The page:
A mandate to increase visitation from Parks Canada and a desire to better communicate the history of the land, its people and culture led to a thoughtful graphic and architectural installation at Batoche in Saskatchewan.
The design of education environments can serve not only aesthetic, inspirational needs but also practical ones. The integration of architecture and environmental graphic design communicates and reinforces core concepts and ideas related to the students’ ongoing studies. Importantly, this opportunity applies to all learning environments—low cost can yield high-impact results. We believe creative, unexpected design intervention can assist current schools that are struggling to keep students engaged, and also act as a catalyst for a new type of school environment that sets a precedent for high-performance learning facilities. The success of not-for-profits such as Publicolor in using design to improve student outcomes serves as inspiration for our ideas.
This paper examines the processes and outcomes of an educational project designed to explore new ways of thinking about experiential graphic design and interactive design. Through the pedagogical approaches of these two distinct disciplines, undergraduate design students unified user-generated content, social media, and virtualized reality not only as wayfinding and placemaking techniques, but as means to build a hidden, invisible city with its own shifting circulation paths, monuments and narratives weaving through the physical landscape.
Workplace safety is closely related to staff’s wellness, but they have been mostly approached as separate initiatives due to organizational conventions and operational constraints. Thanks to the rising awareness of health and wellness as well as advanced technology capabilities, corporate attempts are increasing for creating a safer work environment by monitoring employees’ physical and emotional conditions in relation to potential workplace hazards. This paper will present an integrated design approach to workplace safety and wellness based on the case studies of communication system design projects that explored digitally augmented warehouse work environments.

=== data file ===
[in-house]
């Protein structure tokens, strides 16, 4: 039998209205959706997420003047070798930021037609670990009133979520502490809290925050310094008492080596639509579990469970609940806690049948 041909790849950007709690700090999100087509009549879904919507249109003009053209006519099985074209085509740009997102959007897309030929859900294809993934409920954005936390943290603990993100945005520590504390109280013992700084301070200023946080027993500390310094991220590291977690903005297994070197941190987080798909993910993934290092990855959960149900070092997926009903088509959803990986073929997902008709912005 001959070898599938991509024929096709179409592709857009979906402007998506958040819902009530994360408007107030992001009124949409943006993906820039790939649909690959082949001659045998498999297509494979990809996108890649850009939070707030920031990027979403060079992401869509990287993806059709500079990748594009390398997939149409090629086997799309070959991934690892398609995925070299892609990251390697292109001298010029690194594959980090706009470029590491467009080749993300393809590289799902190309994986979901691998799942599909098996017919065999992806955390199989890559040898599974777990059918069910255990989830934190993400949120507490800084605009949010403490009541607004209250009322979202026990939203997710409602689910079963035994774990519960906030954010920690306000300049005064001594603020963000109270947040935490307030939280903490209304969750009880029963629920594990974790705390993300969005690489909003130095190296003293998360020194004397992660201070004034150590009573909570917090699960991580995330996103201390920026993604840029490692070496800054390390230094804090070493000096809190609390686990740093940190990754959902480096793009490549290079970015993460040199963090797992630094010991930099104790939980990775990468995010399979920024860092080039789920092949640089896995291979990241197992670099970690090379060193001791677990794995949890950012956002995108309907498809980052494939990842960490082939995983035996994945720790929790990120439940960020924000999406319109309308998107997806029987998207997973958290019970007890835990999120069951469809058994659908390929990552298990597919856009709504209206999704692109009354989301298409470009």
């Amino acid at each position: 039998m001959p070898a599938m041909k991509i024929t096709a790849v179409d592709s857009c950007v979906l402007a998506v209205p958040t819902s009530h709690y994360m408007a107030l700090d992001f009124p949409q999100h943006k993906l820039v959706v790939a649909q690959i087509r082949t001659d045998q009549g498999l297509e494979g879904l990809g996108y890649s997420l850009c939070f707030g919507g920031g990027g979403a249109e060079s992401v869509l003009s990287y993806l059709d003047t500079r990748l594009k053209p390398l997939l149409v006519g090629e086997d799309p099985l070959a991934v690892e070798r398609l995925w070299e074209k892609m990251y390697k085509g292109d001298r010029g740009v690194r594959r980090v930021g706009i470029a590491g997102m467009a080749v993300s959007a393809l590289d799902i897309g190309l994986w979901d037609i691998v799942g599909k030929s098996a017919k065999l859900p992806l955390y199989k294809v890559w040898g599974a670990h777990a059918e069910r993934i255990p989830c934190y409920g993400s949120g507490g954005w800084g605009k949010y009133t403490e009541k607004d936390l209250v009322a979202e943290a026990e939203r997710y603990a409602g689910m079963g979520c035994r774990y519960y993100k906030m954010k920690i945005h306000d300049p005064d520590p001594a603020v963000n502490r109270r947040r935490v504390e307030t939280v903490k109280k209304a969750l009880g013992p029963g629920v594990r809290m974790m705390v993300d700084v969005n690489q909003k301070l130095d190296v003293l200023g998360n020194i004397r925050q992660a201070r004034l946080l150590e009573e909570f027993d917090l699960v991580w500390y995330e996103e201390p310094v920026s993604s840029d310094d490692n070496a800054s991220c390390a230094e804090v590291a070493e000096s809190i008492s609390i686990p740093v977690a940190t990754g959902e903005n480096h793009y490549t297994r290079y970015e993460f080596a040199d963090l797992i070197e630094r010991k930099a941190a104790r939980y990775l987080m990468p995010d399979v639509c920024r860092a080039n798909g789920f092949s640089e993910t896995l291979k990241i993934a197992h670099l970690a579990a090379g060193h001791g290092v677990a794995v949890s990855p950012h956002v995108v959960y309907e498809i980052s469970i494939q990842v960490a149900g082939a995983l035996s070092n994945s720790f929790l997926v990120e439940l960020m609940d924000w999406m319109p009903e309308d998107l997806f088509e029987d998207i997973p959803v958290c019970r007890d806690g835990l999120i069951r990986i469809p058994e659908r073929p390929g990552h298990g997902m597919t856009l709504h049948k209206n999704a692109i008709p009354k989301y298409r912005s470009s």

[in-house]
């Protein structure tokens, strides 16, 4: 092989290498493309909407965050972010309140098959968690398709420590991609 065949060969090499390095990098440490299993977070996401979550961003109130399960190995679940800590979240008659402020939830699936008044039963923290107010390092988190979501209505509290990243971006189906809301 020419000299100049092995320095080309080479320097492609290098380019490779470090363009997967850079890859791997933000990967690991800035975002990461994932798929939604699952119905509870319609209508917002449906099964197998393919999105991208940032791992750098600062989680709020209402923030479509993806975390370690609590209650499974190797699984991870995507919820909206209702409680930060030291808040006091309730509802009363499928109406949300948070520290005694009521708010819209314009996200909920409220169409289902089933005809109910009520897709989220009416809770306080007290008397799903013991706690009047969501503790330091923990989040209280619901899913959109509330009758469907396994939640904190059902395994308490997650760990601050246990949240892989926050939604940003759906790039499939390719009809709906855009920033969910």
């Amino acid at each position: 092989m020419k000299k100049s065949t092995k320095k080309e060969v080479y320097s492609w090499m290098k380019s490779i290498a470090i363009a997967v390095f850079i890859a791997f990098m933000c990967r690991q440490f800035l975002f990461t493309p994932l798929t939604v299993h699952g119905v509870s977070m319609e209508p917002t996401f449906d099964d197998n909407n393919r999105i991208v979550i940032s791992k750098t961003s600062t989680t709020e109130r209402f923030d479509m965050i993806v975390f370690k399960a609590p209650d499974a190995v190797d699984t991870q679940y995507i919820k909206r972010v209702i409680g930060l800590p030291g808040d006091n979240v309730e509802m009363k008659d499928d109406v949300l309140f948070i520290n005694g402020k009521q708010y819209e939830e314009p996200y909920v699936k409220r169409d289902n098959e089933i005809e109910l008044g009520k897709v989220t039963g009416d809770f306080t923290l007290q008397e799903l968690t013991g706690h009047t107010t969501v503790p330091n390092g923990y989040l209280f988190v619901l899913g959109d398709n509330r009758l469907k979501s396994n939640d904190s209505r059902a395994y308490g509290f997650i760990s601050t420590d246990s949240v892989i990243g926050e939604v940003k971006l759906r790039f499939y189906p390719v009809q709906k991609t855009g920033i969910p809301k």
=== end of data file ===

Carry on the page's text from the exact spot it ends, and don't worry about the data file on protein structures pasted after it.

This paper presents the framework and outcomes of two transformative projects aimed at developing strategies for re-envisioning Cincinnati’s urban and historic core. Through a unique collaboration between University of Cincinnati’s DAAP students, adjunct faculty, the community, and key civic stakeholders, the projects brought to light the possibilities for creating a best-in-class visitor experience and transforming a derelict urban district once celebrated as the center for Brewing in Cincinnati.
Charrettes and critiques can be devised specifically for experiential graphic design course goals and assignments in order to inform design process and final project outcomes in particular and unanticipated ways. For the purposes of this paper, charrette refers to a planned, intensive and timed experience that is strategically directed toward the investigation and solution of a specific design goal or objective. The term critique implies a group dialogue, analysis or assessment of work during a particular phase of design process. Diverse approaches to these considerations are explored and illustrated within this paper.
This paper provides an in-depth overview of the process in developing the Bachelor of Experiential Design degree (BXD) in the Faculty of Animation, Arts and Design (FAAD) at Sheridan College, located in Oakville, Ontario, Canada.
Shelly Bhowmik, MD MPH is a Project Manager for Care Innovation & Design at Cedars-Sinai Medical Center. Shelly is a Preventive Medicine physician interested in designing meaningful experiences, services, and products to enhance the well-being of patients and providers. She received a Master of Public Health (MPH) from Johns Hopkins Bloomberg School of Public Health, where she performed her Preventive Medicine Residency.
How to get involved earlier in projects.
About two years ago we published a thought piece on the design of your business - viewing it as just another design problem and applying the thinking that you apply to client projects to the design of your business.
Part two considers some proven approaches to growing your business from other design disciplines